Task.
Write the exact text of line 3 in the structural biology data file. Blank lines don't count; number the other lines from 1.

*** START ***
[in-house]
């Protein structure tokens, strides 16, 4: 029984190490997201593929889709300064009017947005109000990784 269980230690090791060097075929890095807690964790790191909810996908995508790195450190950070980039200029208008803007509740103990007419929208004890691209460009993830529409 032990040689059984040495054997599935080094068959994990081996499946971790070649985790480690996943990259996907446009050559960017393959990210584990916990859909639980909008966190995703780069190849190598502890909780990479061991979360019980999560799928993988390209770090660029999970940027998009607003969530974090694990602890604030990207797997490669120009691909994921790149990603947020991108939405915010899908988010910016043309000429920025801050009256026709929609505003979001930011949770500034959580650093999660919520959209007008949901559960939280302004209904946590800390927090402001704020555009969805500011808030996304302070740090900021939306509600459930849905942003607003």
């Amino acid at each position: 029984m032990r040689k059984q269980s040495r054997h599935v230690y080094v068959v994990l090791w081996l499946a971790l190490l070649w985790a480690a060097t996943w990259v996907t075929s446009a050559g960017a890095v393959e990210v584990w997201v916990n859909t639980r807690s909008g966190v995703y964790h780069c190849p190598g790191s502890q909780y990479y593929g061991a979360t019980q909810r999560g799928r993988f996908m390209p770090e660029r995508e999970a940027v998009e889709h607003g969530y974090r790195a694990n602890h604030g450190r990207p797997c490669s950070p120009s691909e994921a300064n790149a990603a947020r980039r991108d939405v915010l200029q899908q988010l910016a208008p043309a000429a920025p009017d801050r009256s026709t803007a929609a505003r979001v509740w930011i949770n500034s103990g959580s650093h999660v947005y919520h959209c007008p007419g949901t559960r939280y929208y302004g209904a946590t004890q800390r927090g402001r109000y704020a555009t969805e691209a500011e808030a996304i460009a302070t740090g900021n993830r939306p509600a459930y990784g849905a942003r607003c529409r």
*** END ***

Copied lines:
């Amino acid at each position: 029984m032990r040689k059984q269980s040495r054997h599935v230690y080094v068959v994990l090791w081996l499946a971790l190490l070649w985790a480690a060097t996943w990259v996907t075929s446009a050559g960017a890095v393959e990210v584990w997201v916990n859909t639980r807690s909008g966190v995703y964790h780069c190849p190598g790191s502890q909780y990479y593929g061991a979360t019980q909810r999560g799928r993988f996908m390209p770090e660029r995508e999970a940027v998009e889709h607003g969530y974090r790195a694990n602890h604030g450190r990207p797997c490669s950070p120009s691909e994921a300064n790149a990603a947020r980039r991108d939405v915010l200029q899908q988010l910016a208008p043309a000429a920025p009017d801050r009256s026709t803007a929609a505003r979001v509740w930011i949770n500034s103990g959580s650093h999660v947005y919520h959209c007008p007419g949901t559960r939280y929208y302004g209904a946590t004890q800390r927090g402001r109000y704020a555009t969805e691209a500011e808030a996304i460009a302070t740090g900021n993830r939306p509600a459930y990784g849905a942003r607003c529409r």